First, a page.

This morning I was speaking with the chief executive of the chamber of commerce about a company near Newcastle that makes remotely operated vehicles for subsea work. It has created 500 jobs in the past five years, which, again, is extraordinary. We were talking about how we can develop a trade mission to Nigeria-a country that I know well-in connection with that and with the oil industry, which I also know well.
All these successes mean that the north-east is not a problem to be solved but, rather, an asset to the country to be treasured and valued. At the same time, we face the gathering storms that have been there since 2008 and are getting worse today, threatening even more damage than they have done in the past few years. We see that there are resources and there are great arguments about the rate at which one decreases deficits. However, it is clear to everyone that the Government do not have as much money as perhaps they would like. There are also great arguments about personal indebtedness. Certainly I have recent experience in the north-east of the current level of loan-sharking, which, as someone in Sunderland said to me, is now finding its golden age. People are very stretched.
One area that remains extremely liquid is the corporate sector-an area that I am familiar with, having at one time been the treasurer of an oil company. The Ernst & Young ITEM Club spring report of 2012 said that financial surpluses in the corporate sector are now at 3% of GDP, expected to rise to 5% in 2016, and that last year the sector added £80 billion to its cash hoards. That £80 billion is hoarded in the Keynesian sense of money put away not because it is needed to pay imminent debts or to manage cash flow but, rather, because there is a sense of a lack of confidence. Those are the issues that are being faced.
Even though the north-east is the only part of the country to have a balance of trade surplus, what is making matters worse there is that engineering manufacturers are finding a shortage of skills. With youth unemployment at very high levels, they cannot hire people with the necessary skills for engineering. I have the privilege of being patron of the Northern Echo's campaign for jobs, which aims to create 1,000 apprenticeships and internships over the next 12 months by asking companies to take on extra interns and apprentices. Skills in engineering and manufacturing are learnt not simply in the classroom but by being part of a working environment. One of the best things that can happen-it is seen in the Budget Red Book and is alluded to in the gracious Speech-is the creation of opportunities for new apprenticeships and new learning and skills. However, that needs targeted resources-mere widespread exhortation is not going to do it.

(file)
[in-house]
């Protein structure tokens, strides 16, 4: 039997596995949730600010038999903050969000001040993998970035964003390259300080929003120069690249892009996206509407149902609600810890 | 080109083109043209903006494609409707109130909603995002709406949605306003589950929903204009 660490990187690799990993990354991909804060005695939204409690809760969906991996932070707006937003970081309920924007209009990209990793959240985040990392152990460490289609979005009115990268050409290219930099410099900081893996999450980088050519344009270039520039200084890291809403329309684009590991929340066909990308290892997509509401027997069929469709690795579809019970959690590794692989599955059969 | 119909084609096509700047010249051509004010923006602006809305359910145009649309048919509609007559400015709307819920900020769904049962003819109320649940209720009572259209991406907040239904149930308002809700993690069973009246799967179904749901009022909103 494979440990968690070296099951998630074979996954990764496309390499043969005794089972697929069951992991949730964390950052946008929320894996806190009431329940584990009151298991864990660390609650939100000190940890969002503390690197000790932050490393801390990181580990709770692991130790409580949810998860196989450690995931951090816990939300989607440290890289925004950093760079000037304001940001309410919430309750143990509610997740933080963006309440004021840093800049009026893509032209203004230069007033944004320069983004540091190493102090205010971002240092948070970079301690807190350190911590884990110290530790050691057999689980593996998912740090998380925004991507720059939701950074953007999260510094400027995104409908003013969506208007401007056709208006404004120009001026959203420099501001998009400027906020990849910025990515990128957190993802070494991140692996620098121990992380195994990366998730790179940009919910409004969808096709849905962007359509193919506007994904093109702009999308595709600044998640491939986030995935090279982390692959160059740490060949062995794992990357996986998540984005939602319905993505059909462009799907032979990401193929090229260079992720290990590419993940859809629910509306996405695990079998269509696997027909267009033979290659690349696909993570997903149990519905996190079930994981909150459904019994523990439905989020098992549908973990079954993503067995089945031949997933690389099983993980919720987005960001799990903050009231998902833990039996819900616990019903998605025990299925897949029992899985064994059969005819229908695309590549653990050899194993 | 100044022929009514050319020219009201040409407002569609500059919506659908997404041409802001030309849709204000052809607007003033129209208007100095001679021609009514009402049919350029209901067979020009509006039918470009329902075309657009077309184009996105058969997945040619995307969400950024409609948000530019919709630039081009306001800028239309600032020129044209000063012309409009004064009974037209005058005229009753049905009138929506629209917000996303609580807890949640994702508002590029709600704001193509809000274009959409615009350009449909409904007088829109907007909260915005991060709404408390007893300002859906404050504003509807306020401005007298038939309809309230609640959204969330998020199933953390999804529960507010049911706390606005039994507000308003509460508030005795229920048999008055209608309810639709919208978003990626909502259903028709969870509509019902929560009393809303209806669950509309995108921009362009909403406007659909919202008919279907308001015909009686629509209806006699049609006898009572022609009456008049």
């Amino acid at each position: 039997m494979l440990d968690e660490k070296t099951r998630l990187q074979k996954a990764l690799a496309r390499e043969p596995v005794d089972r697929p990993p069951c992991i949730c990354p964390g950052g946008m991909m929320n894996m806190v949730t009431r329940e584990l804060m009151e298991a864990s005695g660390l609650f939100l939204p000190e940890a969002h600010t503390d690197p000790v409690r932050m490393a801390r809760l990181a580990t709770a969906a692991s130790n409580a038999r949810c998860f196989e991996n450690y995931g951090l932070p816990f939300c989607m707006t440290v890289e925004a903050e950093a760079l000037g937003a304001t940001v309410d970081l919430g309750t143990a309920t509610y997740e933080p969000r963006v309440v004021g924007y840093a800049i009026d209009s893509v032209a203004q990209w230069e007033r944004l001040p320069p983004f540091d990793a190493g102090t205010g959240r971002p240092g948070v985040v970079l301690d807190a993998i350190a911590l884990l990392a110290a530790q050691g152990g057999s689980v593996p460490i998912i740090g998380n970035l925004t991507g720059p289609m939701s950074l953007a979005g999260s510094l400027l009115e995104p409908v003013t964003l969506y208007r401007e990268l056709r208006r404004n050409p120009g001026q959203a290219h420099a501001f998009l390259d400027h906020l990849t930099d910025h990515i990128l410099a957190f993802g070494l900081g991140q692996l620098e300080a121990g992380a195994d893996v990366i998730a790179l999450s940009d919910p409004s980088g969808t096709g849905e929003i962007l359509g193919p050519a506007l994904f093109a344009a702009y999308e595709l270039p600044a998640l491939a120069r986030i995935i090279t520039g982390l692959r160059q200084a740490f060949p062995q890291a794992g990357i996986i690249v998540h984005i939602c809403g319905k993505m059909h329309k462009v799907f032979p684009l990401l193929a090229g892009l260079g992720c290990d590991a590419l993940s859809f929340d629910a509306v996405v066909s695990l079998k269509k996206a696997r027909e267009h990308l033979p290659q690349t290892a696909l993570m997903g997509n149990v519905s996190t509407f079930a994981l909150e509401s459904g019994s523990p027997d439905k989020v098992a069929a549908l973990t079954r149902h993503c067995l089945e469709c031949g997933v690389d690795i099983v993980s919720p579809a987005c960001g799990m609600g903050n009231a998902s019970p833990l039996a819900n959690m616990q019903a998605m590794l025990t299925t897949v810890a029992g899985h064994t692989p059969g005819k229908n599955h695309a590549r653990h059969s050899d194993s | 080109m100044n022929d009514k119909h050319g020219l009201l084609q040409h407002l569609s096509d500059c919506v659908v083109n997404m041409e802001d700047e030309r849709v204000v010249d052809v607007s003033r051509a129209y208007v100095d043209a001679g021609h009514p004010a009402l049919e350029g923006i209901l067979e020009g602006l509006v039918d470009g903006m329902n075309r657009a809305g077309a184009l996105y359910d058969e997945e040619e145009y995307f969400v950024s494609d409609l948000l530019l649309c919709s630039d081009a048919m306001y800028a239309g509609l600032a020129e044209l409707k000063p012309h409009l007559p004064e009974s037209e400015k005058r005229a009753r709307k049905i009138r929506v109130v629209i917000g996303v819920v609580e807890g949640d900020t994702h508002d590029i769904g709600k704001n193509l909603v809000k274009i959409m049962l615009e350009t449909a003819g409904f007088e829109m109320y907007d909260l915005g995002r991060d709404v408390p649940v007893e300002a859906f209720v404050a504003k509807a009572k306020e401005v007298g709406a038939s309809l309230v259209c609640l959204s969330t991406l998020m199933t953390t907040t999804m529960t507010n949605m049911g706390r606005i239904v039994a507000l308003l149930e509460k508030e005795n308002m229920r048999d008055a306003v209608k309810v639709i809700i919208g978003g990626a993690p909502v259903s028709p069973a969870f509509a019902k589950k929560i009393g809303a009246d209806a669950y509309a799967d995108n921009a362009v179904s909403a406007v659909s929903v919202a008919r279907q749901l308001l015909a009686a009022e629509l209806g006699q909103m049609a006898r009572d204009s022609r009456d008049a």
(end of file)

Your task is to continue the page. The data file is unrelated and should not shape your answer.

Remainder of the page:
The second major area is confidence. As I said, £80 billion is being hoarded because of a lack of confidence. Once again, confidence does not come through exhortation but through action, so companies feel that if they do not get on they will fall behind. On 24 April, the noble Lord, Lord Davies of Oldham, made some passing remarks about the pressure on the construction industry, with the 14% fall in January. This morning, looking at the Bank of England agent's report for the north-east, I read that 15% of all insolvencies in the past quarter were in the construction industry. Confidence comes from cranes and scaffolding: they build confidence as quickly as they erect buildings. Again, when resources are short, we need targeted use of money to bring about quick investment.
All over the country, particularly in the north-east, in schools and in the area of listed buildings-to the unschooled, I am dressed in a white nightie and a black dressing gown which means I have an interest in listed buildings as you might imagine-there is a large number of what President Obama refers to as "shovel-ready" projects. Those targeted investments saying, "You can have funds, grants, help and allowances provided you break ground within six months", would immediately create large numbers of jobs at a much lower cost than we were hearing last week had been spent on some job creation exercise.
The whole object is not merely economic growth and human flourishing. With economic growth we are able to deal with some of the great issues of human flourishing, such as loan-sharking, the breakdown of families, the high levels of unemployment and the 1,100 people who have visited a food bank that I opened last week-a food bank in this country. Such things destroy human flourishing and diminish the human spirit. The need for confidence and investment in skills is not merely to have a bigger economy but to enable us to see a transformation of our society. These things will not happen merely through exhortation but they require action and leadership.